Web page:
But Grace would not be prodded to talk about this episode in her life, more so the details that many of us might want to hear — particularly why, when, how things ended. She didn’t even mention the President’s name during this interview. She talked in general terms, dwelling more on the lessons.

Grace said, “After everything, this year, ang natutunan ko talaga ay I really have to deal with the fact that I cannot please everyone and that there’s always gonna be irresponsible journalism so sabi ko instead of me being upset about everything that is happening, I’ve learned to just go with the flow and just accept things, and I really realized who my true friends are, who the honest people are out there, nakita ko yun, and I think that’s a big asset to me. I think I grew up a lot this year... because of all the pain that I had to go through, not because of a particular person, but the pain I had to go through because of the lies people were spreading.”

It will be noted that Grace didn’t back down from what she called as “lies,” strongly denying that she was asking for presidential security, getting a Ferrari from a rich suitor, hoping for an altar date with P-Noy, etc. in some interviews and via her Twitter account. Some took issue with this style and accused her that she was mining it for the publicity. But she also earned the admiration of others for showing that she’s not one to take things sitting down.

[PHOTO -Grace, whose profile as endorser is notably increasing (her newest is for Chef’s Noodle, a popular Korean food chain that’s now in the Philippines), maintains that her endorsement deals were settled long before the news of her being linked to P-Noy came out.]

“The thing is, at the end of the day, hindi lang ako yung involved eh, nadadamay family ko, kung sino man ang nagmamahal sa akin, so I really have to fight, because I’m not really fighting for myself but I’m fighting for the people I love or whoever I love at that time. It’s not fair,” Grace explained. “I really didn’t have a choice. Kung ako lang talaga, my God, I couldn’t care less. I’m pretty tough, I think. Kung ako lang, okay lang eh. Pero pati ex-boyfriend ko nadamay. Parang my goodness, where do you stop?”

Asked if she’s feeling relieved that all of that seems to be over now, she said, “I try to come out of every situation better. I always try to see, ‘Lord, bakit kaya nangyari sa akin to?’ At the end of the day, mas maraming positive kaysa negative, if you think about it that way. I’m thankful to the Lord because I do think I became a better person because of it.”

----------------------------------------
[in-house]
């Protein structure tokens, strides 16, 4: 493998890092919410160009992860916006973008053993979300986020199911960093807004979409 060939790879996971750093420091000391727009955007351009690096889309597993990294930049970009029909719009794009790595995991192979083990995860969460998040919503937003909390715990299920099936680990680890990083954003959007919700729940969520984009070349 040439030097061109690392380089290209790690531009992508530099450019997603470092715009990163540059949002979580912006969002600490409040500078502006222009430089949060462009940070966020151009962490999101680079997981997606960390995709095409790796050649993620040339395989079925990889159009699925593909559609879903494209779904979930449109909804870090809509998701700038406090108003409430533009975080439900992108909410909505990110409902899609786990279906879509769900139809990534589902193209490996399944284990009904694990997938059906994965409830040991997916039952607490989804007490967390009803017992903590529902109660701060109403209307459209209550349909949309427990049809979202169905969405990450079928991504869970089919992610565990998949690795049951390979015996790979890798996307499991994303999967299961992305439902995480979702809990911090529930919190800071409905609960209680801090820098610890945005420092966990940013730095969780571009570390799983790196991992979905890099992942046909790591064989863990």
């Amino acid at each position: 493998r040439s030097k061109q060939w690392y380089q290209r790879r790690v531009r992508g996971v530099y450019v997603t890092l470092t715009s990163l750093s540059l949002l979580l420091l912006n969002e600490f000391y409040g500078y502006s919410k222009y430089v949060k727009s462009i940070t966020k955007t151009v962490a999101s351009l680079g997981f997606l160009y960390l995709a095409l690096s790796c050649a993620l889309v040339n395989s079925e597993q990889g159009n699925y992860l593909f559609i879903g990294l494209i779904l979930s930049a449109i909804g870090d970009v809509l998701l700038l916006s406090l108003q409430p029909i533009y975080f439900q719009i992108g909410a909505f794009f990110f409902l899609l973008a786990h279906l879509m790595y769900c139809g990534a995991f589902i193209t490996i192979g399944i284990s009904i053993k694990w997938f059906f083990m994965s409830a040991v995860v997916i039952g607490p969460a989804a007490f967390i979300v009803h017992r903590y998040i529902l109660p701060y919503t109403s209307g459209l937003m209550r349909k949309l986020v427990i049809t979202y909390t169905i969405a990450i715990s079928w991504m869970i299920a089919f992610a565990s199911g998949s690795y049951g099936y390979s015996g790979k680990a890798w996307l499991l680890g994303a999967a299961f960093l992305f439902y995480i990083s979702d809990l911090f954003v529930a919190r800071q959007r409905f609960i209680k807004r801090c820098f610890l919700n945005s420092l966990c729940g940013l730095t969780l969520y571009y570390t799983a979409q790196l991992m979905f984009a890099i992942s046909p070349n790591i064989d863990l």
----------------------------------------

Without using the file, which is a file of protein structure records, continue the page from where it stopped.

One thing is sure though, “it’s so hard to have a relationship with anyone when everyone wants to talk about it. And you’re being scrutinized, mahirap talaga,” admitted Grace.

“Well, better luck to me next time,” she added with a laugh. “ Ay naku, gusto ko na talagang mag-asawa no, kaya better luck talaga. I’m really praying about it, even my Bible study group is praying for it na ‘Lord ibigay mo na sa kanya kung sino dapat sa kanya.’”

Asked for any advice for fellow women on how to move forward after being in a failed relationship (or “after being on several dates with a man,” as Grace lightheartedly described her case), she said, “You know when you’re single, I think that’s the best time to really take care of yourself, spiritually, emotionally, mentally and physically. And love yourself, read a lot! I read a lot; I read two to three books in a month. Aside from that, it’s time with my family and friends, and I think that’s the time you discover that you don’t really have to be with someone in particular to be happy because there are so many people who love you so much without conditions.”

Grace, meanwhile, has changed home networks and will be seen next on TV5. She signed up with the entertainment and news and public affairs departments, although she said she would be avoiding showbiz-oriented talk shows.

She’s been working on TV since 2007, since her break via The Sweet Life on then QTV. Grace said, “I had imagined (working on TV) as a kid like any kid at one point in their lives would imagine themselves on TV. But hindi ko talaga inisip because in college I wanted to become a lawyer and that’s why I took pre-law courses (at Ateneo University) but when I graduated, my heart was led to this, and I’m happy because not all people are blessed to do what they want.”

Chief News Editor: Sol Jose Vanzi